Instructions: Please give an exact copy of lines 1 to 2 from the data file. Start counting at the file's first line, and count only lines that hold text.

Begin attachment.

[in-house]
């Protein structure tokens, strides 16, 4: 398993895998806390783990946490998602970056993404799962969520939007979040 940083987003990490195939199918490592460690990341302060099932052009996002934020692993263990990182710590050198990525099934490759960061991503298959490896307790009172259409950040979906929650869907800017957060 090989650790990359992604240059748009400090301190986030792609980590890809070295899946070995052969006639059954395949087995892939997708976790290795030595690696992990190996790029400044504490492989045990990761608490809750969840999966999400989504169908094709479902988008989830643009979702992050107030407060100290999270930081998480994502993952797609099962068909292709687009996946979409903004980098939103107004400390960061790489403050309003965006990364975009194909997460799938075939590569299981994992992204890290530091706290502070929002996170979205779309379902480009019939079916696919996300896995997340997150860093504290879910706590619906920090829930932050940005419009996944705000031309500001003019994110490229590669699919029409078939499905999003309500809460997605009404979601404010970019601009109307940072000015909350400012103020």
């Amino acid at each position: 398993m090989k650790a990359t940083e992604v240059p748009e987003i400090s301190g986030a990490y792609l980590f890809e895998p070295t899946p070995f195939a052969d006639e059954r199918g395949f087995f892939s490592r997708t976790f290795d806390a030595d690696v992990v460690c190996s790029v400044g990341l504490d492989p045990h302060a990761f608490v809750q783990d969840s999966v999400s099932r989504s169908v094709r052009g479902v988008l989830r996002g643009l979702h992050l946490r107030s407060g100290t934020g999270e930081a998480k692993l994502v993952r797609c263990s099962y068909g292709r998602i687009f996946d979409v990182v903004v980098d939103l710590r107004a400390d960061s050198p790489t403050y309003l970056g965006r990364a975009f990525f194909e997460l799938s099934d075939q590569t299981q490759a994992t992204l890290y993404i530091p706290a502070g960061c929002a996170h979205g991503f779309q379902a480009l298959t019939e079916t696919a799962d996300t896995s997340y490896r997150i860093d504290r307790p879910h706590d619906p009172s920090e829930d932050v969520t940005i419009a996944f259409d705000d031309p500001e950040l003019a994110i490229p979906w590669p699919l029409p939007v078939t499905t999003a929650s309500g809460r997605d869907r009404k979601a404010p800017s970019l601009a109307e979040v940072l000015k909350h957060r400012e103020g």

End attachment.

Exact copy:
[in-house]
């Protein structure tokens, strides 16, 4: 398993895998806390783990946490998602970056993404799962969520939007979040 940083987003990490195939199918490592460690990341302060099932052009996002934020692993263990990182710590050198990525099934490759960061991503298959490896307790009172259409950040979906929650869907800017957060 090989650790990359992604240059748009400090301190986030792609980590890809070295899946070995052969006639059954395949087995892939997708976790290795030595690696992990190996790029400044504490492989045990990761608490809750969840999966999400989504169908094709479902988008989830643009979702992050107030407060100290999270930081998480994502993952797609099962068909292709687009996946979409903004980098939103107004400390960061790489403050309003965006990364975009194909997460799938075939590569299981994992992204890290530091706290502070929002996170979205779309379902480009019939079916696919996300896995997340997150860093504290879910706590619906920090829930932050940005419009996944705000031309500001003019994110490229590669699919029409078939499905999003309500809460997605009404979601404010970019601009109307940072000015909350400012103020």